It was like a scene from Robert Duvall’s movie The Apostle. A white pastor was preaching the Gospel to a southern audience that was about three-quarters black and one-fourth white, all united in faith, all getting along marvelously, all gathered in common purpose. Supercilious liberal bi-coastal elites have no clue that such comity exists, but it does, yes it does, oh Lord, yes it does.
The scene occurred this past Sunday evening, in a candlelight vigil at Lyons Park in Mobile, Alabama. The occasion involved a poignant, life-or-death struggle. And the subject of the event is a true little heroine, as much an inspiration as a victim.
The story of Starla Eve Chapman, now barely three years old, gained national prominence when Alabama Crimson Tide quarterback A.J. McCarron wore her name on his wristband during the BCS Championship game. Mobile native McCarron, who is white, had taken up the cause of Starla, who is black, through volunteer visits to her hospital. Starla suffers from acute myeloid leukemia, an often fatal disease that strikes only about 500 children per year in the United States.
With a simple sentence that now provides the watchwords for Team Starla’s efforts to save the girl’s life, Starla captured the essence of her situation on the day before her first treatments began, when she looked at her parents and said, “Just trust.” As a simple Google search will confirm, her plight and her courage have inspired a large national following. Chemotherapy treatments seemed to be working, but apparently one of the drugs damaged her heart, and on Jan. 3 she suffered a seizure and cardiac arrest, and was put on life support. As of Jan. 16, though, her heart functionality had improved from 6 percent (below 10 percent is usually considered irreversible) to 21 percent, and she had opened her eyes. McCarron visited her again that day, by the way, and the word as of the night of the vigil was that she continued to improve and to be weaned off medication.
“God continues to heal and we continue to pray for Starla Eve Chapman,” read the summary in the small mimeographed program sheet handed out at the prayer vigil Sunday night. “A daughter, a grand-daughter, a niece, a cousin, a fighter, a witness, an inspiration, A Child of God!“
Here’s what the sneering elites don’t understand: Out here in flyover land, people believe. We really believe. That’s why several hundred people would gather on a dreary winter night, trying to keep the breeze from extinguishing our candles, listening to prayers, and to live singers with lovely voices lifting songs written especially for Starla, and to a motivational lay speaker, and to a pastor’s stem-winding call to faith, and to more songs, and again to more prayers. Dozens of black pre-schoolers stood there under the oaks, perfectly well behaved for nearly two full hours. So did an octogenarian white factory owner, and so did people of just about every imaginable time and culture and stratum of life in between. College-age folks wore brightly colored homemade t-shirts bearing Starla’s “Just Trust” message; a black homeless guy walked up and said he usually sleeps in the park and wondered what it was all about.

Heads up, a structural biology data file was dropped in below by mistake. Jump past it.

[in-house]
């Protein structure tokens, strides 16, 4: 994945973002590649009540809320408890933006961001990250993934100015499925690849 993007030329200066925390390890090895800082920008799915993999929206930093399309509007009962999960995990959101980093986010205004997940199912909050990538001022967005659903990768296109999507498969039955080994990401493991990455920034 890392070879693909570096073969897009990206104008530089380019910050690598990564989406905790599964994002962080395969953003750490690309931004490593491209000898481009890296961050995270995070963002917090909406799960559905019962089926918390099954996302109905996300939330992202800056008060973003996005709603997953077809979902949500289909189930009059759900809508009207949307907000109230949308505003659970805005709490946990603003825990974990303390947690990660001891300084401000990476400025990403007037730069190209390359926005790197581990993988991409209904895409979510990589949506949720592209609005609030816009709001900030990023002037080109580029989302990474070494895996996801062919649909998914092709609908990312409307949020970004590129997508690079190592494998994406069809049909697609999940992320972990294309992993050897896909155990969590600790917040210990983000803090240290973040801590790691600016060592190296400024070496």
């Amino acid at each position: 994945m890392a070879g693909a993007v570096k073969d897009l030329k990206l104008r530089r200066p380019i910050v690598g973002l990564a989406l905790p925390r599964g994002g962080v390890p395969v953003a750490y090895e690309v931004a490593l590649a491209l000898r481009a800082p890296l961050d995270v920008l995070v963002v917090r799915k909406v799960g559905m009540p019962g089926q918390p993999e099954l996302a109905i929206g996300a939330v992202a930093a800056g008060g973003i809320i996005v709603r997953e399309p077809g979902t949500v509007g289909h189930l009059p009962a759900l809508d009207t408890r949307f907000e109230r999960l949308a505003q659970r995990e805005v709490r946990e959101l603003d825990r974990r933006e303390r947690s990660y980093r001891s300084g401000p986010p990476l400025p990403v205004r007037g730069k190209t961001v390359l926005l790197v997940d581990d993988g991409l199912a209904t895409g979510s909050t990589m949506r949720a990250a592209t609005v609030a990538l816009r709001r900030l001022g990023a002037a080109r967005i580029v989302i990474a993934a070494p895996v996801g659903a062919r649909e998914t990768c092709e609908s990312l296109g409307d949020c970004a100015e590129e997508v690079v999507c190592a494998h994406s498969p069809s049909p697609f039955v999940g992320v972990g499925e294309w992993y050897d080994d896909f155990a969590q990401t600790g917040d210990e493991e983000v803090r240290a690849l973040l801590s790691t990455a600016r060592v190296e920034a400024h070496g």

After taking in the prayers for a few minutes, he said, “Today’s my 47th birthday. This is nice.” After a few more, he added, “I can tell, that little girl is already healing. She’s right over at that hospital [just down the street from Lyons Park] and she can feel these prayers, and she’s already better than she was before this started. I can tell it.”
Starla’s family — her uncle, Willie Harris Jr., is himself a preacher — believes that Starla’s “Just Trust” saying was an echo of Jeremiah 17:7: “Blessed is the man who trusts in the Lord, whose confidence is in him.” Jeremiah continues in verse 8: “He will be like a tree planted by the water that sends out its roots by the stream. It does not fear when heat comes; its leaves are always green. It has no worries in a year of drought and never fails to bear fruit.”
Surely some of the community’s response to the Chapman family is partly the fruit of the work of Starla’s mother, DeAndra. For more than a year before Starla took ill, with no idea that her own family would ever be in need of their services, DeAndra had done volunteer work for the American Cancer Society and for the Ronald McDonald House. Her roots already were out, and she has been nourished in return.
As of early afternoon on Wednesday, Starla’s heart functionality had increased still further, to 25 percent, and Starla’s mother DeAndra said they expected a new, even better reading within hours. Starla is now breathing on her own, alert, looking around, drinking on her own (through a straw) rather than solely intravenously — and again is talking a little, although it hurts to talk much because her throat is sore from all the tubes that were in it.
Speaking of the vigil three nights before, DeAndra told me: “It just really goes to show the outpouring of love and support we have received. It was an awesome experience to be a part of a group of people of different ages, races, sexes, all coming together, touching, agreeing, believing — believing in a miracle.”